110-kbp plasmid

Forms antiphagocytic capsule at 37°C

PsaA (adhesin)


Role in attachment to host cells

Complement resistance


Protects against lysis by activated complement

Iron acquisition


Traps hemin and other iron-containing substances; stores iron compounds intracellularly

Figure 28.7 Fleas Following a Blood Meal (a) Healthy flea; (b) flea with obstruction due to Yersinia pestis infection.

The macrophages die and release the bacteria, which now are encapsulated and express Yops, pilus adhesin, complement resistance, and heme storage. After several days, an acute inflammatory reaction develops in the nodes, producing enlargement and marked tenderness. The lymph nodes become necrotic, allowing large numbers of virulent Y. pestis to spill into the bloodstream. This stage of the disease is called septicemic plague, and endo-toxin release results in shock and disseminated intravascular coagulation (DIC). Infection of the lung from the bloodstream occurs in 10% to 20% of the cases, resulting in pneumonic plague. Organisms transmitted to another person from a case of pneumonic plague are already fully virulent and, therefore, especially dangerous. The dark hemorrhages into the skin from DIC and the dusky color of skin and mucous membranes probably inspired the name black death for the plague.

The mortality rate for persons with untreated bubonic plague is between 50% and 80%. Untreated pneumonic plague progresses rapidly and is nearly always fatal within a few days.

28.3 Bacterial Diseases of the Lymph Nodes and Spleen 725


Plague is endemic in rodent populations of all continents except Australia. In the United States, the disease is mostly confined to wild rodents in about 15 states in the western half of the country. Prior to 1974, only a few cases of plague were reported each year. Over the last few decades, however, the number of cases has generally been higher, averaging about 15 reported cases per year, as towns and cities expand into the countryside. Prairie dogs, rock squirrels, and their fleas constitute the main reservoir, but rats, rabbits, dogs, and cats are potential hosts. Hundreds of species of fleas can transmit plague, and the fleas can remain infectious for a year or more in abandoned rodent burrows. Epidemics in humans, initiated by infected rodent fleas, can spread from person to person by household fleas, as well as by aerosols produced by coughing patients with pneumonic plague. Yersinia pestis can remain viable for weeks in dried sputum and in flea feces and for months in the soil of rodent burrows. ■ endemic disease, p. 486 ■ reservoir, p. 486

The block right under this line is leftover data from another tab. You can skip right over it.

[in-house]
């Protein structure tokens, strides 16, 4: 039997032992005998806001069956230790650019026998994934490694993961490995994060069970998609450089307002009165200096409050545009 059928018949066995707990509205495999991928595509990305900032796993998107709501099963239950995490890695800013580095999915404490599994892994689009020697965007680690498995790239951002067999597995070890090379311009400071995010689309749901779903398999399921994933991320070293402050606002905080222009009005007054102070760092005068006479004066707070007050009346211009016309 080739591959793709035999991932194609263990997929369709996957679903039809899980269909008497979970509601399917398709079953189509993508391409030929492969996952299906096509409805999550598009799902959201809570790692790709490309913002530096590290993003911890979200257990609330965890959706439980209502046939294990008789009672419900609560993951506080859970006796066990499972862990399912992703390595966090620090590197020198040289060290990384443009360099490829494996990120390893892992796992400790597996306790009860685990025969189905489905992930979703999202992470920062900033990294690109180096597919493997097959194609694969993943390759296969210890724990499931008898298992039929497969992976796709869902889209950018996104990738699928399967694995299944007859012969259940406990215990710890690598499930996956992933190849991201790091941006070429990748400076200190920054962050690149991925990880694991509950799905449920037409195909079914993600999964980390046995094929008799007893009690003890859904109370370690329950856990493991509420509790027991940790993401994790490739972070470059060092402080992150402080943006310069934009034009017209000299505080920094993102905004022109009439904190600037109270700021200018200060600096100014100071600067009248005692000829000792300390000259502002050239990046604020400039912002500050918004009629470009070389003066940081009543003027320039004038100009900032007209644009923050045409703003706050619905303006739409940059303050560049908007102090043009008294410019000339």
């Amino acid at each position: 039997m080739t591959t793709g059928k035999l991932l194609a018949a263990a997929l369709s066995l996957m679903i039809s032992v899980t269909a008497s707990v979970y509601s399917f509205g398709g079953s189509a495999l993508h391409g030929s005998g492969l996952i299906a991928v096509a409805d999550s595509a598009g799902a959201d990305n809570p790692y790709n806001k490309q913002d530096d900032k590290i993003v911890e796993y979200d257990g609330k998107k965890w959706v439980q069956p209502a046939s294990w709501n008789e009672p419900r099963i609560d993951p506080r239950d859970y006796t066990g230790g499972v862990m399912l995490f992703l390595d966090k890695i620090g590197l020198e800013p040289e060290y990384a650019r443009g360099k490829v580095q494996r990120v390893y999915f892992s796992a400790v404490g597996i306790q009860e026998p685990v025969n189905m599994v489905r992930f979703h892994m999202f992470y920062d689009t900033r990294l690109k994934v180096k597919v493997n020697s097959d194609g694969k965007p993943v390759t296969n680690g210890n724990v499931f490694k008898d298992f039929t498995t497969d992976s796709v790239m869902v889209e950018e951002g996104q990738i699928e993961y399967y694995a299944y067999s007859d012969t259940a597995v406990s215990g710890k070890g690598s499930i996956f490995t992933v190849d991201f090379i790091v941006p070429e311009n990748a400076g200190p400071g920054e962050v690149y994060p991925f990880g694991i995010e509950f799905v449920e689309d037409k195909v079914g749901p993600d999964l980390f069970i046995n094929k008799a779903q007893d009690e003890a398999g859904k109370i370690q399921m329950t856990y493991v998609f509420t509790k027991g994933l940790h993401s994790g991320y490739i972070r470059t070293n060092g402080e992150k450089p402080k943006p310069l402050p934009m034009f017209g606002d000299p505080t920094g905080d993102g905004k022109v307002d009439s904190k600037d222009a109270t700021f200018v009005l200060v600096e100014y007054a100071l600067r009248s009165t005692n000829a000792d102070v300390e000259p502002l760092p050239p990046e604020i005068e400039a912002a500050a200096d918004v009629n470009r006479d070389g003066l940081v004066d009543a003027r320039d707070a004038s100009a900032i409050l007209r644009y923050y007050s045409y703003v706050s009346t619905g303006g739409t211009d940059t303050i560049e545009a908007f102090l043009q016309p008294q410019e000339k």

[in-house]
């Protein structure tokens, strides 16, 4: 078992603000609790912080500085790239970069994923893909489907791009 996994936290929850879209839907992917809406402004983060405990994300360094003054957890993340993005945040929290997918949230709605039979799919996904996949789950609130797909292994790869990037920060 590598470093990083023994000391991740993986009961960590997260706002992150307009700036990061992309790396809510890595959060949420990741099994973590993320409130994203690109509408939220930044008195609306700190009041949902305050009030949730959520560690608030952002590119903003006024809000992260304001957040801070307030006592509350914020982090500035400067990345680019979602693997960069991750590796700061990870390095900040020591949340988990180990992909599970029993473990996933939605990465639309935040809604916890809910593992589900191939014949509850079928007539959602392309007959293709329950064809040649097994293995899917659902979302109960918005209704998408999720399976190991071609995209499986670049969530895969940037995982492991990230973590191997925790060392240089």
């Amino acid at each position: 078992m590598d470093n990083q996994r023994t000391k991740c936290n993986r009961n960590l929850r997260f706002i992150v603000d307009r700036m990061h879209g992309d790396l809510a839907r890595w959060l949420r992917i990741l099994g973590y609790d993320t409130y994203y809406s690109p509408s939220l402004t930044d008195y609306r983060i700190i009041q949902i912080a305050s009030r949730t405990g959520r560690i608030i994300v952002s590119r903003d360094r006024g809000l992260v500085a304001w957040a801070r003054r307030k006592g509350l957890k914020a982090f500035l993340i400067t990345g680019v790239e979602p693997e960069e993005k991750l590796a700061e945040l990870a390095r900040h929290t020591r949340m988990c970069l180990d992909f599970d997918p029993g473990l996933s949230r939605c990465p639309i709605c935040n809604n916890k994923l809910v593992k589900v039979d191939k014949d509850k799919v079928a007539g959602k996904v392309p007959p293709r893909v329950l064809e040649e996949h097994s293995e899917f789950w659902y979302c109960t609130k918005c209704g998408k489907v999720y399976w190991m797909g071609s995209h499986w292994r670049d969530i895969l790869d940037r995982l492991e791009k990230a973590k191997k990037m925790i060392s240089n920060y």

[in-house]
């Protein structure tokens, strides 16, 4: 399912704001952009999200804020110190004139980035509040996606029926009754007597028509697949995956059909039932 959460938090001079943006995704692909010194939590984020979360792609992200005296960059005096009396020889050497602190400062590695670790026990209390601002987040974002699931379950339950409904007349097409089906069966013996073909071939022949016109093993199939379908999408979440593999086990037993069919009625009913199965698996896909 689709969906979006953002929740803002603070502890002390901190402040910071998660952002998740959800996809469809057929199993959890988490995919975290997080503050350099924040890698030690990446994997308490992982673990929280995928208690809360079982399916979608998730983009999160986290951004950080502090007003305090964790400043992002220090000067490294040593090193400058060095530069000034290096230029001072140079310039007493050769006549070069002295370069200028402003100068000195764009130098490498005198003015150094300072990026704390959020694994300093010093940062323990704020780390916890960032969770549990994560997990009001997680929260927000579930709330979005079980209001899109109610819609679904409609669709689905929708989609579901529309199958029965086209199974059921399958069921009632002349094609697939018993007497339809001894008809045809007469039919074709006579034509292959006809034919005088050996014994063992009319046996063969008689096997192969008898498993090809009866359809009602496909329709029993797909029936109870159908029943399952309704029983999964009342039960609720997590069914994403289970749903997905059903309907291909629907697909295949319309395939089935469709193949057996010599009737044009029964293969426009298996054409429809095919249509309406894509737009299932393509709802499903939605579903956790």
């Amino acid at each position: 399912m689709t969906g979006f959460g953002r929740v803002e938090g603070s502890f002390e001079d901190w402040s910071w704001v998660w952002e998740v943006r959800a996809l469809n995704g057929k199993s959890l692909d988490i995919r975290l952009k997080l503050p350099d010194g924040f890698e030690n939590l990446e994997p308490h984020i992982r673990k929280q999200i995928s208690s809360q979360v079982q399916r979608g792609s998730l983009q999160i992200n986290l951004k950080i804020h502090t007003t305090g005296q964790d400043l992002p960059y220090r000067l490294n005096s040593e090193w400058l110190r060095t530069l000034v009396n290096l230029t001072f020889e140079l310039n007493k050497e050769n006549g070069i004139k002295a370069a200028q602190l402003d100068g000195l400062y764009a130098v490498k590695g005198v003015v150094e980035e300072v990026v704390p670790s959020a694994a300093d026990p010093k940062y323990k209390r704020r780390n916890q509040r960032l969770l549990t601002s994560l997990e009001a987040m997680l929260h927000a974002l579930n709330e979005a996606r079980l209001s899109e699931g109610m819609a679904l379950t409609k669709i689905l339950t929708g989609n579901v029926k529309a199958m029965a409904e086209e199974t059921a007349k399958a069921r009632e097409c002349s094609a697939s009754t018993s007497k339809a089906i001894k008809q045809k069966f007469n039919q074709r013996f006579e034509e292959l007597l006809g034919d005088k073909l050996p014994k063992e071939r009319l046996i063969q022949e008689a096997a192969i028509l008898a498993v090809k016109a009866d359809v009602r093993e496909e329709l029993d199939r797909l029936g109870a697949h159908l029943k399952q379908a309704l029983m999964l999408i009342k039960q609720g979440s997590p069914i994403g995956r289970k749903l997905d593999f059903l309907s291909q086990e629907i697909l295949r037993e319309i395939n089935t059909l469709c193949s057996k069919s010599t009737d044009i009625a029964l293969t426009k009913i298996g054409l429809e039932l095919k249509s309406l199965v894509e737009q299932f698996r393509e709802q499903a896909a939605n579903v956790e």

Prevention and Treatment

Plague epidemics can be prevented by rat control measures such as proper garbage disposal, constructing rat-proof buildings, installing guards on the ropes that moor oceangoing ships to keep rats from entering, and rat extermination programs. The latter must be combined with the use of insecticides to prevent the escape of infected fleas from dead rats. A killed vaccine that gives short-term partial protection against plague is available to control epidemics and for those who are at high risk in laboratories or endemic areas. The antibiotic tetracycline can be given as a preventive for someone exposed to plague. The antibiotic is useful in controlling epidemics because of its immediate effect. Treatment with gentamicin or tetracycline is effective, especially if given early in the disease.

The main features of plague are presented in table 28.5.

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